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RoboBusiness 2013: A Robot to Carry Your Stuff

Budgee follows you around with a basket so that you'll never have to carry anything ever again

1 min read
RoboBusiness 2013: A Robot to Carry Your Stuff

Sometimes all it takes to make something successful is a simple solution to a simple problem. At RoboBusiness 2013, Five Elements Robotics demonstrated prototypes of a little robot called Budgee that can follow you around while carrying your stuff for you. That's all it does, but that's all it needs to do to be pretty darn useful.

Budgee is just about as simple as a robot of this size can get. It's got two wheels and holds a basket, and will autonomously drive after you while you walk around, whether you're shopping, out at the park, or doing anything else. It doesn't have any sort of fancy vision or navigation systems or anything like that. Instead, you slip a small ultrasonic pinger into your pocket, which the robot homes in on:

You can talk to the robot using an app on your phone, and set basic parameters like follow distance (and eye color!). Budgee can hold up to 22 kilograms (50 pounds) of whatever you like in a basket equipped with some sort of locking mechanism, and when you're done, the 'bot folds up into a package that somehow weighs just a little over 2 kilograms (5 pounds). Also included are a bump sensor and cliff sensors, but otherwise, that's the entire robot. Like we said, simple and straightforward.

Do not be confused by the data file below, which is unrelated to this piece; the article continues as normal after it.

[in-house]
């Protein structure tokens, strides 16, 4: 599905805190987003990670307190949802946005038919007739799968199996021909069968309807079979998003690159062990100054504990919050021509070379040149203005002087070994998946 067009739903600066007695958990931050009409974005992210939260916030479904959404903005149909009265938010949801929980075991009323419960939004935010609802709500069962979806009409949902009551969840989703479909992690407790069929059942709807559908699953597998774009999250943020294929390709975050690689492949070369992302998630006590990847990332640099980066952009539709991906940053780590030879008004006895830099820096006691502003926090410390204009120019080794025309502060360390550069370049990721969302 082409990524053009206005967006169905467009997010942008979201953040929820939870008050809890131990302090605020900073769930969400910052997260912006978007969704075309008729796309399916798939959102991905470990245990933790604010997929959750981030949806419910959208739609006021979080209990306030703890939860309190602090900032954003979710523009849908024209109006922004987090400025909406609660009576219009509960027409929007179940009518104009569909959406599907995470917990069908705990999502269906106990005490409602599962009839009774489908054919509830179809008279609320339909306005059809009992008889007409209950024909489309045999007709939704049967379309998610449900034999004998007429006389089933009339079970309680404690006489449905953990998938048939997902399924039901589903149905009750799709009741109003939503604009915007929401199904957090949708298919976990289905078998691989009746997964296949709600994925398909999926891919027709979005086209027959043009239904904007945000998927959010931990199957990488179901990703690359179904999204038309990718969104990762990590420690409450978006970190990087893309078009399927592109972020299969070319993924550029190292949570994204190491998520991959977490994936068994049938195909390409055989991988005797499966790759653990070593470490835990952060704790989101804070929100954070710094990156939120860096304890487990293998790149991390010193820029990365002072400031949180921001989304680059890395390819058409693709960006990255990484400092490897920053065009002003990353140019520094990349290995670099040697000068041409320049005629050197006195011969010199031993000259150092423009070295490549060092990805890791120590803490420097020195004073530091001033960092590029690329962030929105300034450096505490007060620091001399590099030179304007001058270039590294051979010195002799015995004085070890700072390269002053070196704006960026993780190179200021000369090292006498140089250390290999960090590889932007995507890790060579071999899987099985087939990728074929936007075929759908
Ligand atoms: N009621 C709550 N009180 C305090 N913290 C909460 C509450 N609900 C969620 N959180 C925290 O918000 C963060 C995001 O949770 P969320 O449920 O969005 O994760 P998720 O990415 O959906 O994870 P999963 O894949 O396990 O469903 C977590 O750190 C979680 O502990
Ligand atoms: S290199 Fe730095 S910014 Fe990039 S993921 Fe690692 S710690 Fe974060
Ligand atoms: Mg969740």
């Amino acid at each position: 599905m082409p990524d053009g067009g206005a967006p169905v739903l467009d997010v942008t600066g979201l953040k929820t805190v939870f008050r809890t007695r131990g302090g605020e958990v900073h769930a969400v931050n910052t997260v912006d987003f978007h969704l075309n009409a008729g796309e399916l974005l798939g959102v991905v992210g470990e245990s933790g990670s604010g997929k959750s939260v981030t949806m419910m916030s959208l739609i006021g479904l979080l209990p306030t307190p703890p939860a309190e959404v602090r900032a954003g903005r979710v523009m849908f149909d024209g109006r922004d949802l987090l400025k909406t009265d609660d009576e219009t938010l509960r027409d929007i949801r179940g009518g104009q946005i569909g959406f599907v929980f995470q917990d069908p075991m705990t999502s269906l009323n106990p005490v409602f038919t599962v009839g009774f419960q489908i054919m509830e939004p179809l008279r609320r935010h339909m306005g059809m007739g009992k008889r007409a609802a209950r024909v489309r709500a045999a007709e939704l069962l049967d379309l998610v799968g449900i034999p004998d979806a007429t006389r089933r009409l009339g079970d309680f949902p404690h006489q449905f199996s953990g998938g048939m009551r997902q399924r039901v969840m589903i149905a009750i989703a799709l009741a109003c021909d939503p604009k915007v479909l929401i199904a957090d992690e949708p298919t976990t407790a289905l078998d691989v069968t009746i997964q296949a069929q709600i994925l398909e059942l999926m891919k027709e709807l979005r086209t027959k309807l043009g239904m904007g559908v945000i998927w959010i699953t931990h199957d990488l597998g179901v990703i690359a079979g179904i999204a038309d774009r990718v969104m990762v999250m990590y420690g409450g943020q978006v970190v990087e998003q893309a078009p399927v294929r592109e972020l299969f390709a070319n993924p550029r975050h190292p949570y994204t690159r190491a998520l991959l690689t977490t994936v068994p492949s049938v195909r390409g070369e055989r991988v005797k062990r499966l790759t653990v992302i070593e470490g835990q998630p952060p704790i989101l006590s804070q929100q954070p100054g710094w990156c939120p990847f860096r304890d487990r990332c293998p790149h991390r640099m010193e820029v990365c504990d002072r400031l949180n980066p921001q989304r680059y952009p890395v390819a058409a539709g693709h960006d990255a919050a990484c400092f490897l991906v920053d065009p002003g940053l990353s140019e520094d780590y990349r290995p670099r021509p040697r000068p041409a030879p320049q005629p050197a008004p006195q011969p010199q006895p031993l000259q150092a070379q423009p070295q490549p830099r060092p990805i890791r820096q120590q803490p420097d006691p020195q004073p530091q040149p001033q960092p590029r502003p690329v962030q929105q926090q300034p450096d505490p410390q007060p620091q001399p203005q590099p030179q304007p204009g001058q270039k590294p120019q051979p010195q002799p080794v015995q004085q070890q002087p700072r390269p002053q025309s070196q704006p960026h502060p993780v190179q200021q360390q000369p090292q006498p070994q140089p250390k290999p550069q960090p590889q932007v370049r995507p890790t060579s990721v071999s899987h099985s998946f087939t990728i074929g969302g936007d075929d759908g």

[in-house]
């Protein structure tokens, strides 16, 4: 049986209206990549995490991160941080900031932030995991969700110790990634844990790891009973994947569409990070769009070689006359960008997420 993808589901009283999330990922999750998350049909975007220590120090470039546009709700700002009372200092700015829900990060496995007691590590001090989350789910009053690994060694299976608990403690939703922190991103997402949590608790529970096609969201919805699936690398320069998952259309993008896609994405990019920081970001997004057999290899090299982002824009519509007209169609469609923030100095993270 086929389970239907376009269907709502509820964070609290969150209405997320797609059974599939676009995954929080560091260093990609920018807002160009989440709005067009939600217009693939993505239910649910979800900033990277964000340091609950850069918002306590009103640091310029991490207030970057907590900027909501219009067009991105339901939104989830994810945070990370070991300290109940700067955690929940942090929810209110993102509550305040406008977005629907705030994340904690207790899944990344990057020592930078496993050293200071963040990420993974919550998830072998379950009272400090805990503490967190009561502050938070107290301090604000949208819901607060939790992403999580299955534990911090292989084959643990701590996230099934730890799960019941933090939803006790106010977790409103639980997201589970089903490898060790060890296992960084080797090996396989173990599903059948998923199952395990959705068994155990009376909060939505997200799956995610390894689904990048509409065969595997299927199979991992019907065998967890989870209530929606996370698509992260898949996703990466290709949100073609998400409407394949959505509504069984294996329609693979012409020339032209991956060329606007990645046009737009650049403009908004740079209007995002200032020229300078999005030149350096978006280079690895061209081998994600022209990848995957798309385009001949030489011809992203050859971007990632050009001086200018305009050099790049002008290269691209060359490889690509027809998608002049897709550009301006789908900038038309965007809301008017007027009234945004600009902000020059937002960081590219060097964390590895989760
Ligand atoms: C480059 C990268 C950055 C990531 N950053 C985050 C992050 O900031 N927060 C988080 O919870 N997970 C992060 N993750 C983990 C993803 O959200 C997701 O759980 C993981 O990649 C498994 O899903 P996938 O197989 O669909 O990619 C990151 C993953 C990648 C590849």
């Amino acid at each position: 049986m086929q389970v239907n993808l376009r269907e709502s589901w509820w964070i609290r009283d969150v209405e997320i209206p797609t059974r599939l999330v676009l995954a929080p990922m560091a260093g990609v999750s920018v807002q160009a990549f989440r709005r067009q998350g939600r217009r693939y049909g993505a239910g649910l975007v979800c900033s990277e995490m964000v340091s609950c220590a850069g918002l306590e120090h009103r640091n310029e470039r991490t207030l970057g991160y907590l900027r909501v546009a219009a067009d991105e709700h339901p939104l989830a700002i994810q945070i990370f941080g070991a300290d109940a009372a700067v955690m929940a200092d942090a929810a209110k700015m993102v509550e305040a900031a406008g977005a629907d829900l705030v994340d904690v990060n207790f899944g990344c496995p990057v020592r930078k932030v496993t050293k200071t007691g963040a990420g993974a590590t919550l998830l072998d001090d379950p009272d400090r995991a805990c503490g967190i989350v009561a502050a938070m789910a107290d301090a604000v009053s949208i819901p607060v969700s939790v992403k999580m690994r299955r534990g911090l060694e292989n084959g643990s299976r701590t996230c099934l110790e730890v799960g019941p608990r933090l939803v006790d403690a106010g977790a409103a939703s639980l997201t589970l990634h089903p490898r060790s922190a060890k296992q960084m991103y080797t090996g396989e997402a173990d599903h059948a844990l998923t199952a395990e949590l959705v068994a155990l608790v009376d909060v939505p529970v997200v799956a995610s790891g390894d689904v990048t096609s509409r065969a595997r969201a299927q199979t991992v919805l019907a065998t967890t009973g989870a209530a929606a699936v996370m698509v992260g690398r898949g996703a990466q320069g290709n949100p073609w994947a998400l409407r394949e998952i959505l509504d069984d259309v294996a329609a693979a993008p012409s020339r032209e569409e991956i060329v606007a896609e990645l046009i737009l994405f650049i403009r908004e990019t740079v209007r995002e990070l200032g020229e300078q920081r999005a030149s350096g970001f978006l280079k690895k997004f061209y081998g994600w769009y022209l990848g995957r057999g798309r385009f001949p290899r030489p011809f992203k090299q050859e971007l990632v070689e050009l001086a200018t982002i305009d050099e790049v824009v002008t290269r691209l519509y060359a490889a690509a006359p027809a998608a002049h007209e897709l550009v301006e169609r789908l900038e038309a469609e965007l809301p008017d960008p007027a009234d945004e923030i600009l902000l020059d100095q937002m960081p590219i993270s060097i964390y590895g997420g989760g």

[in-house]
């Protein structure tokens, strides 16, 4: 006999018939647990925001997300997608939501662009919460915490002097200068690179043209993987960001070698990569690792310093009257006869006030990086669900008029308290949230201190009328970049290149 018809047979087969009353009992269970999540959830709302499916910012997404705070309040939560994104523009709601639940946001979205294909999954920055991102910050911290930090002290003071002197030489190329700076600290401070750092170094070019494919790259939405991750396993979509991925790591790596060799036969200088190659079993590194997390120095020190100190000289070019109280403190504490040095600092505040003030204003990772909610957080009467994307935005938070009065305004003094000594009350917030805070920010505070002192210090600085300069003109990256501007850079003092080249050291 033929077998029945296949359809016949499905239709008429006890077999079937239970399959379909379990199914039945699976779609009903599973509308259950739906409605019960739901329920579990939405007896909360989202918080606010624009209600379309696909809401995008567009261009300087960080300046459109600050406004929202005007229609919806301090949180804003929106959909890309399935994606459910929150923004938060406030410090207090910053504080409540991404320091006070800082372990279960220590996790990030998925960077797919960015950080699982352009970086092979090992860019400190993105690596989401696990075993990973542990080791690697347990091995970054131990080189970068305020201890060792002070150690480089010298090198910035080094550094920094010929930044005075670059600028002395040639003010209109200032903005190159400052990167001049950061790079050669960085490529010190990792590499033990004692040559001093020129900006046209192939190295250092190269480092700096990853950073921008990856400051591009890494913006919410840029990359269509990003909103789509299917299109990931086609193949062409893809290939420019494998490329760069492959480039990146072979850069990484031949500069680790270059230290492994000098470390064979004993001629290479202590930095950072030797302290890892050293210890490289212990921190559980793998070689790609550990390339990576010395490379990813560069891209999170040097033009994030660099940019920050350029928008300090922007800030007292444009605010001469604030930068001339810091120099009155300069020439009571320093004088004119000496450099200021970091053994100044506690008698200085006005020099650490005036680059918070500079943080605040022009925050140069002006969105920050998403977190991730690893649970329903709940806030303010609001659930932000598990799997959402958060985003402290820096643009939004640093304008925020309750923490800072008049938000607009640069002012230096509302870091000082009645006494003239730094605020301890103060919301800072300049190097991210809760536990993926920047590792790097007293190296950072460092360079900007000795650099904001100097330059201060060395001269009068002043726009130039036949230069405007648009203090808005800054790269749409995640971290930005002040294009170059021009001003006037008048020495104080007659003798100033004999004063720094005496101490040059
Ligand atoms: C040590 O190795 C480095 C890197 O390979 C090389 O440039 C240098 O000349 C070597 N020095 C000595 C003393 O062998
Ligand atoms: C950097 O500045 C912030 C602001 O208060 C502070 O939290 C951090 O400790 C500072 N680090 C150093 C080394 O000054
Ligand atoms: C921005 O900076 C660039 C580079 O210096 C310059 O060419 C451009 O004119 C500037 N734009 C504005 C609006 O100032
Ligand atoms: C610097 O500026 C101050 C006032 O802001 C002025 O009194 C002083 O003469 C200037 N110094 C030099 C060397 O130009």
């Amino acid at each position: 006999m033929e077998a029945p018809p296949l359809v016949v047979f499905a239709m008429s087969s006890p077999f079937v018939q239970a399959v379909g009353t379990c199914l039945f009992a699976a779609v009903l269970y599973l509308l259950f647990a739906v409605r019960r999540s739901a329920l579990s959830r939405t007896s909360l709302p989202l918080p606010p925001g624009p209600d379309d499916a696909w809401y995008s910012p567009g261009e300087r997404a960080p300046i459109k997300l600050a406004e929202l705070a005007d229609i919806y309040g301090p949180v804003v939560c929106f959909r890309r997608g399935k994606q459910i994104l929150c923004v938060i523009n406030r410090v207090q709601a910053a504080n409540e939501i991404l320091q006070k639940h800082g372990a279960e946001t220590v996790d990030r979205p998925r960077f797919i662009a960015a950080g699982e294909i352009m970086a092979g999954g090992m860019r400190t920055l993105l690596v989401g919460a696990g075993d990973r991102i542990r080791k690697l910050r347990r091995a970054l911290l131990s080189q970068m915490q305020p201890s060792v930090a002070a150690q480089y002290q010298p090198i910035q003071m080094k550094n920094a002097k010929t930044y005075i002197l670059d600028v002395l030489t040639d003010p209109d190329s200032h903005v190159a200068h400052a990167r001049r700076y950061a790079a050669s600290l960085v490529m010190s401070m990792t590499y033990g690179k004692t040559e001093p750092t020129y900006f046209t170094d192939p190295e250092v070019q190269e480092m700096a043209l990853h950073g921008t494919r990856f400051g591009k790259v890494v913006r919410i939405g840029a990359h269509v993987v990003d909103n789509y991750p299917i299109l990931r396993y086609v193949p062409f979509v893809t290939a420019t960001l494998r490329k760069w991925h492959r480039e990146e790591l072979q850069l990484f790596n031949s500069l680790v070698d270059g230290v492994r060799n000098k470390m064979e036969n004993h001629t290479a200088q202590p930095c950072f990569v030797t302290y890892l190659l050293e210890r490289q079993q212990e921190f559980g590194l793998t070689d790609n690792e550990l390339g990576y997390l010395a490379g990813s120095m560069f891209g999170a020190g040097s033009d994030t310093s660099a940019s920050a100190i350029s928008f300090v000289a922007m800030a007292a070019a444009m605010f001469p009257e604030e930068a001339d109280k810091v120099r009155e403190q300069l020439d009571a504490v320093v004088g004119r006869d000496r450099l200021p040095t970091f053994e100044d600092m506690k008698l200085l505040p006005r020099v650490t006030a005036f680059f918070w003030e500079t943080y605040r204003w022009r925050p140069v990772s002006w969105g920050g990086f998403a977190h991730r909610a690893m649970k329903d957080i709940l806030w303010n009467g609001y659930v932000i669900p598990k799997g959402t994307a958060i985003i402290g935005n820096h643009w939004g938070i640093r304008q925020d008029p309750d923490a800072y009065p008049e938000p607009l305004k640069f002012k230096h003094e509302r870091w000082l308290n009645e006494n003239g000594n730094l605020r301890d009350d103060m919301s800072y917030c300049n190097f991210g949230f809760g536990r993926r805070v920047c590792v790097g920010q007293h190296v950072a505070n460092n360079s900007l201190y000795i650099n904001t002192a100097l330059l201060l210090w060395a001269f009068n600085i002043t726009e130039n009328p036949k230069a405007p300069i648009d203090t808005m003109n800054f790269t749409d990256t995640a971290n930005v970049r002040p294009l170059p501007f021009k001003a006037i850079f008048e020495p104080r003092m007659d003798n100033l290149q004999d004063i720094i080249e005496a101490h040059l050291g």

As much as we like this idea, we're a little bit concerned about the $1,400 asking price. Five Elements is targeting a mid-November Kickstarter launch, and we're looking forward to a bunch more details when it goes live.

[ Five Elements Robotics ]

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The Bionic-Hand Arms Race

The prosthetics industry is too focused on high-tech limbs that are complicated, costly, and often impractical

12 min read
A photograph of a young woman with brown eyes and neck length hair dyed rose gold sits at a white table. In one hand she holds a carbon fiber robotic arm and hand. Her other arm ends near her elbow. Her short sleeve shirt has a pattern on it of illustrated hands.

The author, Britt Young, holding her Ottobock bebionic bionic arm.

Gabriela Hasbun. Makeup: Maria Nguyen for MAC cosmetics; Hair: Joan Laqui for Living Proof

In Jules Verne’s 1865 novel From the Earth to the Moon, members of the fictitious Baltimore Gun Club, all disabled Civil War veterans, restlessly search for a new enemy to conquer. They had spent the war innovating new, deadlier weaponry. By the war’s end, with “not quite one arm between four persons, and exactly two legs between six,” these self-taught amputee-weaponsmiths decide to repurpose their skills toward a new projectile: a rocket ship.

The story of the Baltimore Gun Club propelling themselves to the moon is about the extraordinary masculine power of the veteran, who doesn’t simply “overcome” his disability; he derives power and ambition from it. Their “crutches, wooden legs, artificial arms, steel hooks, caoutchouc [rubber] jaws, silver craniums [and] platinum noses” don’t play leading roles in their personalities—they are merely tools on their bodies. These piecemeal men are unlikely crusaders of invention with an even more unlikely mission. And yet who better to design the next great leap in technology than men remade by technology themselves?

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